It finally looks like things are moving forward with the big screen adaptation of Ubisoft and Tom Clancy's video game franchise Splinter Cell. The last we heard, Paramount Pictures was competing with Warner Bros. for the rights. It's still not clear if a studio has officially come on board the project yet. According to Collider, Ubisoft has hired Eric Singer to write the script for the film. He's best known for writing the Clive Owen movie The International.
The story for the game centers on a covert operative named Sam Fisher who works for Third Echelon. The name of the game, Splinter Cell, refers to an elite recon-type unit of single covert operatives (Fisher) who are supported in the field by a high-tech remote team. The first three games have Fisher trying to stop a terrorist organization who are planning and carrying out attacks. In the fourth game Fisher assumes the identity of a wanted criminal in order to infiltrate a terrorist ring. Fisher abandons Third Echelon in the fifth game, and goes on a personal mission to take down the people responsible for killing his daughter. There's also a sixth game coming out next year in which Sam Fisher is the leader and founder of a new covert organization called Fourth Echelon, after the President shuts down Third Echelon.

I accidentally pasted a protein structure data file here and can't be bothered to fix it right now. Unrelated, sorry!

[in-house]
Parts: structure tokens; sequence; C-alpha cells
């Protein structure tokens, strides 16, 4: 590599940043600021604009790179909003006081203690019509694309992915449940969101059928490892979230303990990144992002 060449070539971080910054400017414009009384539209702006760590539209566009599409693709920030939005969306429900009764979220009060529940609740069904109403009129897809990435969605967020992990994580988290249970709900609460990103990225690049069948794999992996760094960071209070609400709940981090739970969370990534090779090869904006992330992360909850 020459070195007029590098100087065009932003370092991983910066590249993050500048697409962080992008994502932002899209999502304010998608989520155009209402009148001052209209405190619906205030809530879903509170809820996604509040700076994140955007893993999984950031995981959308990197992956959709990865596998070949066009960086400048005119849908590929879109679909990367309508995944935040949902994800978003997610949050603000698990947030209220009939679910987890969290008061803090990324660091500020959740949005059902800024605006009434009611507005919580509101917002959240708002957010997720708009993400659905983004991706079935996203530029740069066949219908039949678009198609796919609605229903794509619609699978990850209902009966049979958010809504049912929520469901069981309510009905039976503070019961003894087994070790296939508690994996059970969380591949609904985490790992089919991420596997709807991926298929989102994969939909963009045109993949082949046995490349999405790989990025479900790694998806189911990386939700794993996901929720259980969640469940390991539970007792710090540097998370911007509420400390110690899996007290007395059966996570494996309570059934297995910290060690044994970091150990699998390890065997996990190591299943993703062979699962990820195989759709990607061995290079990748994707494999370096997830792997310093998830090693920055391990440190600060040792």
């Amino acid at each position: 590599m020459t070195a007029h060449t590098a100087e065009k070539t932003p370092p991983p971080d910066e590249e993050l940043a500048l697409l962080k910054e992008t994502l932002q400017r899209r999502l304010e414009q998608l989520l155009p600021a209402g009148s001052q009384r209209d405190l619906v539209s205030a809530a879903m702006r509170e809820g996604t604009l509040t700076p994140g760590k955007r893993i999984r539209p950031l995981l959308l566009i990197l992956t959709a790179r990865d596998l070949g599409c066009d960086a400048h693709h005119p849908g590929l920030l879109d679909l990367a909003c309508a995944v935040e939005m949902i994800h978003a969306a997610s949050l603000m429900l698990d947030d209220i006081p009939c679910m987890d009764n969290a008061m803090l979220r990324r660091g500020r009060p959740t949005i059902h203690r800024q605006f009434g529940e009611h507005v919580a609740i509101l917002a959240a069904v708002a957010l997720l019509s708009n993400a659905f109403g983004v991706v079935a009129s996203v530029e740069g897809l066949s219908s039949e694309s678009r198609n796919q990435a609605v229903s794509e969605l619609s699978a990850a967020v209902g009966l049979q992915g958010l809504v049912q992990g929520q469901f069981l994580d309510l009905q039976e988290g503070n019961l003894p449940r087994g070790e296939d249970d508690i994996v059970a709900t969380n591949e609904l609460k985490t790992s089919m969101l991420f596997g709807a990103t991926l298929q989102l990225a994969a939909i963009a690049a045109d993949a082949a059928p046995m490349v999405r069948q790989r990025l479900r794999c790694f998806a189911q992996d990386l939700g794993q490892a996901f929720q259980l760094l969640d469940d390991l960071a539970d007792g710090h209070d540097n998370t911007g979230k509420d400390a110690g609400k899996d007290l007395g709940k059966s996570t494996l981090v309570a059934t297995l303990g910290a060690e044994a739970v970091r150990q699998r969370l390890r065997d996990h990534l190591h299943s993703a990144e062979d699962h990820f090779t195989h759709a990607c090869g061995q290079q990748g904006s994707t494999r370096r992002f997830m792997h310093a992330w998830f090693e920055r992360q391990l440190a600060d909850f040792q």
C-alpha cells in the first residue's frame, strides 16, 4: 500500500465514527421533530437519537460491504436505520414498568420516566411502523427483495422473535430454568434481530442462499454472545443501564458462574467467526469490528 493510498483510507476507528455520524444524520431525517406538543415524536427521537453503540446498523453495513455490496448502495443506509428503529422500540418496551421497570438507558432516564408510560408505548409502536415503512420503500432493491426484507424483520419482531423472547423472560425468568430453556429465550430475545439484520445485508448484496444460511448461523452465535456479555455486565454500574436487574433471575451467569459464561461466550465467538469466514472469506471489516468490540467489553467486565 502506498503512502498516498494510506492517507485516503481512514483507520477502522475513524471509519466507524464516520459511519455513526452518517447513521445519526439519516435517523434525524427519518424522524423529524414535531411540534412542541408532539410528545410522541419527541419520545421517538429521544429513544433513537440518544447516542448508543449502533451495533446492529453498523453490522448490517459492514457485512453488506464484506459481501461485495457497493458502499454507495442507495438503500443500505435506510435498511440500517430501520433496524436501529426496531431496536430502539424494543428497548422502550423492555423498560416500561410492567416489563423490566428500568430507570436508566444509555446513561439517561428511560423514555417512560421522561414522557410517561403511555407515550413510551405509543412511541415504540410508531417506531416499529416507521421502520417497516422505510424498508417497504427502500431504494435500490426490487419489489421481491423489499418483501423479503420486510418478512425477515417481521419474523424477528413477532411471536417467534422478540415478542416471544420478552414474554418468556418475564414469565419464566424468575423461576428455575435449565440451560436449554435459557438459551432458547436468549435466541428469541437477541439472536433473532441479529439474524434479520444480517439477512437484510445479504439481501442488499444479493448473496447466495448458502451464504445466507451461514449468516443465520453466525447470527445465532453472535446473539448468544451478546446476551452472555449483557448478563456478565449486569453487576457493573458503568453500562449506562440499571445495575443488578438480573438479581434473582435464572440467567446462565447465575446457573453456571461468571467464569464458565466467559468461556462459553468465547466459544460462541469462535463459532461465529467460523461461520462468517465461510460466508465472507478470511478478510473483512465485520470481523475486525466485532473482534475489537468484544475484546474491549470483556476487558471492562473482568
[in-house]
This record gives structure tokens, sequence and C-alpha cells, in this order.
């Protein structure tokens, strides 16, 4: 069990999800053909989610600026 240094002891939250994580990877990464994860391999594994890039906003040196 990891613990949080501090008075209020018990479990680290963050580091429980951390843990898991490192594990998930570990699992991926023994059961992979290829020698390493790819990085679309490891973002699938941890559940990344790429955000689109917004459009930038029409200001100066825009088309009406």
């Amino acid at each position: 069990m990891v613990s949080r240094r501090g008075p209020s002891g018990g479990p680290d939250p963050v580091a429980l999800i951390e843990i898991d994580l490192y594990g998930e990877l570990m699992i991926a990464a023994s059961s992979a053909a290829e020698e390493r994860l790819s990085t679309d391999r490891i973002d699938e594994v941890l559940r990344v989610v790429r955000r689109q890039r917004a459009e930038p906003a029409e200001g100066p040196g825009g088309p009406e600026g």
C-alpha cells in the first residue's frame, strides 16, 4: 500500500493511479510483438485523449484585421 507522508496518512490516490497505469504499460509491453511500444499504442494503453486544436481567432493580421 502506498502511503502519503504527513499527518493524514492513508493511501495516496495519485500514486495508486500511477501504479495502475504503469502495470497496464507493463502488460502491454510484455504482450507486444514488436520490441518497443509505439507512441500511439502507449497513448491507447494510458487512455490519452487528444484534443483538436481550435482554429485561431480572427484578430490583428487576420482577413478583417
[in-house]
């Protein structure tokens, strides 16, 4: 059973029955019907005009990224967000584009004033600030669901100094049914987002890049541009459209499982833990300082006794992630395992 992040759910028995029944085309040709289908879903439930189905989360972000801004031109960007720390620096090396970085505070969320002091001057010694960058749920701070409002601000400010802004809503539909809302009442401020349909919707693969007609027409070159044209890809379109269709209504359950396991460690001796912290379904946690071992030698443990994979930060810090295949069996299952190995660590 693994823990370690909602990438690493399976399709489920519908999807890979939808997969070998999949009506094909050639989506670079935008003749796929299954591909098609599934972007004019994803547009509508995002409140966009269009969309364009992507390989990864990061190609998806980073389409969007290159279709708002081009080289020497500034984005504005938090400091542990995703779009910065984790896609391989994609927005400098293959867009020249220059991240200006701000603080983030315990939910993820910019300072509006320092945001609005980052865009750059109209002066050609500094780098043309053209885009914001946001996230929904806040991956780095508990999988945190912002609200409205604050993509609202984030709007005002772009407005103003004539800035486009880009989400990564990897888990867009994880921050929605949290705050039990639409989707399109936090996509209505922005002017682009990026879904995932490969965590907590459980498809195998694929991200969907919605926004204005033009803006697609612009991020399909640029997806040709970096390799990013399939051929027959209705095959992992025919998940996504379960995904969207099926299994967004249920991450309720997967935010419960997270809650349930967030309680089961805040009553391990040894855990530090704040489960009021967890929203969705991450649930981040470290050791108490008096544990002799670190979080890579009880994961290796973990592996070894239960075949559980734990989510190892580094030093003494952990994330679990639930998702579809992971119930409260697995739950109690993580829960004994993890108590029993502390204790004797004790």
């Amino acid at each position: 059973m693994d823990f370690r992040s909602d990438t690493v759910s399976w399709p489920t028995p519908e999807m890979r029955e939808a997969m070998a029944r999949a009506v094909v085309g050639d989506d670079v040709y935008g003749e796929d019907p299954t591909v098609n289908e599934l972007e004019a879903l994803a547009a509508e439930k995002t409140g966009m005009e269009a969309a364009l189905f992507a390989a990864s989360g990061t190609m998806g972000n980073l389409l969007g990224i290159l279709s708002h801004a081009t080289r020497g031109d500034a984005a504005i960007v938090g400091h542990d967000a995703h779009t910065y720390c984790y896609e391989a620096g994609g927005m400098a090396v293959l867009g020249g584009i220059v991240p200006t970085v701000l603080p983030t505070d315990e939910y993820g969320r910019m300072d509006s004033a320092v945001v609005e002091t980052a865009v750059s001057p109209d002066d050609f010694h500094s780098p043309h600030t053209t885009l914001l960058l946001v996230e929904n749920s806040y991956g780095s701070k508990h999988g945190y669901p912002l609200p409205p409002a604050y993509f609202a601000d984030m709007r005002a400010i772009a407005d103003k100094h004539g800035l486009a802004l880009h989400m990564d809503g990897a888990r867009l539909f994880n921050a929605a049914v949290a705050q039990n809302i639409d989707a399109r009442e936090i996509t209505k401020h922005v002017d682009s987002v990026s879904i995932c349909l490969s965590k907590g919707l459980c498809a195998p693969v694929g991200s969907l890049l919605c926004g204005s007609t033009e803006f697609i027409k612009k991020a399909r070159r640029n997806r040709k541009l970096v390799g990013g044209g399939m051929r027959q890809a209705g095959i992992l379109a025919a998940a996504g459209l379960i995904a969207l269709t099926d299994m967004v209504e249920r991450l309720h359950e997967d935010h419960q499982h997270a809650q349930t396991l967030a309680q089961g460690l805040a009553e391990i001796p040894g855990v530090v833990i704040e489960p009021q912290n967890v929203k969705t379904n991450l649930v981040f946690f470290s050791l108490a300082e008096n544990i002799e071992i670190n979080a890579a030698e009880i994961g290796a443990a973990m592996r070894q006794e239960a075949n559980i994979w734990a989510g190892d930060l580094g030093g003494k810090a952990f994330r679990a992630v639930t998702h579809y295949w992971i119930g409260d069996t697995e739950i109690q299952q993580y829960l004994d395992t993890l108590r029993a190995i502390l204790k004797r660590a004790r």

I'm a big fan of the game, and I'm excited about the movie. I'm happy to see that it's actually moving forward. I didn't care for The International, but Singer must have some solid ideas for the film, otherwise Ubisoft wouldn't have hired him.
Just for the hell of it, here's the trailer for the next Splinter Cell game, Blacklist.
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